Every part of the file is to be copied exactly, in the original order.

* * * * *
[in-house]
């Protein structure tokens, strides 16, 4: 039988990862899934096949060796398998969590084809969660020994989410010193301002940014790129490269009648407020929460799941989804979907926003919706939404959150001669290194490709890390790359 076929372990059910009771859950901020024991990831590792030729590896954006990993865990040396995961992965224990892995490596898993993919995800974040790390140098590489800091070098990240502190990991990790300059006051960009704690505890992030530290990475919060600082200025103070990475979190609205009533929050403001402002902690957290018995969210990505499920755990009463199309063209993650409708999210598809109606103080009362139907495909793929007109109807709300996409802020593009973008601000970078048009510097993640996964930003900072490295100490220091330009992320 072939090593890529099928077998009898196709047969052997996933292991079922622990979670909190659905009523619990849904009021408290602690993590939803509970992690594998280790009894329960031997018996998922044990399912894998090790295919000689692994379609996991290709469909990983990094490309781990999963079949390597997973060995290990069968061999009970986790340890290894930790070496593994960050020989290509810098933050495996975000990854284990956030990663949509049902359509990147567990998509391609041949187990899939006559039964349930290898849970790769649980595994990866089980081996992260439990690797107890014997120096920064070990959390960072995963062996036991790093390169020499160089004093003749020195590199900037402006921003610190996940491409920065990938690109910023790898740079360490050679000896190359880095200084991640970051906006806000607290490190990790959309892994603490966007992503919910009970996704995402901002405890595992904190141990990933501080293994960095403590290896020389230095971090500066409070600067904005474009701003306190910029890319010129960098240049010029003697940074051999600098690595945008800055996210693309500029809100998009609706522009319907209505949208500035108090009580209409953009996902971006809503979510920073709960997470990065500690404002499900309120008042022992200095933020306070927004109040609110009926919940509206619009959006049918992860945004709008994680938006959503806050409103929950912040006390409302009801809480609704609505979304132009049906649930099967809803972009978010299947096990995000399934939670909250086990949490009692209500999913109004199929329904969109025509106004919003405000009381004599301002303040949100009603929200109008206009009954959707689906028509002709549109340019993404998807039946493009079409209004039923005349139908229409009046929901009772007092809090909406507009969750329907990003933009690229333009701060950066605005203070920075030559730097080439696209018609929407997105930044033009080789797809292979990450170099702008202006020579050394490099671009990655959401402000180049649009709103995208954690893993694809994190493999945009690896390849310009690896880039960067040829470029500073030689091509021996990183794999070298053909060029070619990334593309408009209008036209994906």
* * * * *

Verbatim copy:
[in-house]
């Protein structure tokens, strides 16, 4: 039988990862899934096949060796398998969590084809969660020994989410010193301002940014790129490269009648407020929460799941989804979907926003919706939404959150001669290194490709890390790359 076929372990059910009771859950901020024991990831590792030729590896954006990993865990040396995961992965224990892995490596898993993919995800974040790390140098590489800091070098990240502190990991990790300059006051960009704690505890992030530290990475919060600082200025103070990475979190609205009533929050403001402002902690957290018995969210990505499920755990009463199309063209993650409708999210598809109606103080009362139907495909793929007109109807709300996409802020593009973008601000970078048009510097993640996964930003900072490295100490220091330009992320 072939090593890529099928077998009898196709047969052997996933292991079922622990979670909190659905009523619990849904009021408290602690993590939803509970992690594998280790009894329960031997018996998922044990399912894998090790295919000689692994379609996991290709469909990983990094490309781990999963079949390597997973060995290990069968061999009970986790340890290894930790070496593994960050020989290509810098933050495996975000990854284990956030990663949509049902359509990147567990998509391609041949187990899939006559039964349930290898849970790769649980595994990866089980081996992260439990690797107890014997120096920064070990959390960072995963062996036991790093390169020499160089004093003749020195590199900037402006921003610190996940491409920065990938690109910023790898740079360490050679000896190359880095200084991640970051906006806000607290490190990790959309892994603490966007992503919910009970996704995402901002405890595992904190141990990933501080293994960095403590290896020389230095971090500066409070600067904005474009701003306190910029890319010129960098240049010029003697940074051999600098690595945008800055996210693309500029809100998009609706522009319907209505949208500035108090009580209409953009996902971006809503979510920073709960997470990065500690404002499900309120008042022992200095933020306070927004109040609110009926919940509206619009959006049918992860945004709008994680938006959503806050409103929950912040006390409302009801809480609704609505979304132009049906649930099967809803972009978010299947096990995000399934939670909250086990949490009692209500999913109004199929329904969109025509106004919003405000009381004599301002303040949100009603929200109008206009009954959707689906028509002709549109340019993404998807039946493009079409209004039923005349139908229409009046929901009772007092809090909406507009969750329907990003933009690229333009701060950066605005203070920075030559730097080439696209018609929407997105930044033009080789797809292979990450170099702008202006020579050394490099671009990655959401402000180049649009709103995208954690893993694809994190493999945009690896390849310009690896880039960067040829470029500073030689091509021996990183794999070298053909060029070619990334593309408009209008036209994906």